Exxon Mobil Corp. (XOM)’s Nigerian unit is awaiting an arbitration ruling to end its dispute with the Nigerian National Petroleum Corp. over “entitlements to lift crude oil” from the Erha offshore field.
“We can confirm that the arbitration hearing ended in Abuja on March 2,” Nigel Cookey-Gam, an Exxon spokesman in Nigeria, said today in an e-mailed statement. The “parties are currently awaiting an award by the tribunal.”
Exxon, the world’s biggest company, sought arbitration in 2009 after talks with the Nigerian government and the state oil company, known as NNPC, had “been unsuccessful,” the statement said. There’s no specific date yet for the ruling, said Cookey- Gam. Levi Ajuonuma, a NNPC spokesman, declined to comment.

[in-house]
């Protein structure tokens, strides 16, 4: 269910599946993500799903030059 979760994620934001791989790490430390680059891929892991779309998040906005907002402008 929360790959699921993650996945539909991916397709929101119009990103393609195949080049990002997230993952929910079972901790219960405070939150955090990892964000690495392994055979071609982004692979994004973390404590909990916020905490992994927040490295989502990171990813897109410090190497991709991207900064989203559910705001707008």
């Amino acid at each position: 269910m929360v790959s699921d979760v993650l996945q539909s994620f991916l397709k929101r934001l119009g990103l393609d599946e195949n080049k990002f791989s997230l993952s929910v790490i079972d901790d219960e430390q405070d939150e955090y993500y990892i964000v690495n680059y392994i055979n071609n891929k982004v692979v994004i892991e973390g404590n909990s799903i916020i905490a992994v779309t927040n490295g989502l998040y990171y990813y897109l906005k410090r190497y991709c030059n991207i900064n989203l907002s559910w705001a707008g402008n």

The Erha field, located about 97 kilometers (60 miles) offshore Nigeria, started production in 2006 and has the capacity to pump about 190,000 barrels of crude a day. Exxon Mobil, operator of the field, holds a 56.25 percent interest and Shell Nigeria Exploration and Production Co., a local unit of Royal Dutch Shell Plc (RDSA), holds 43.75 percent.
Nigeria, Africa’s top oil producer, is the fifth-biggest source of U.S. imports of the fuel. Shell, Exxon, Chevron Corp., Total SA and Eni SpA run joint ventures with state-owned NNPC, which pumps about 90 percent of the country’s crude.
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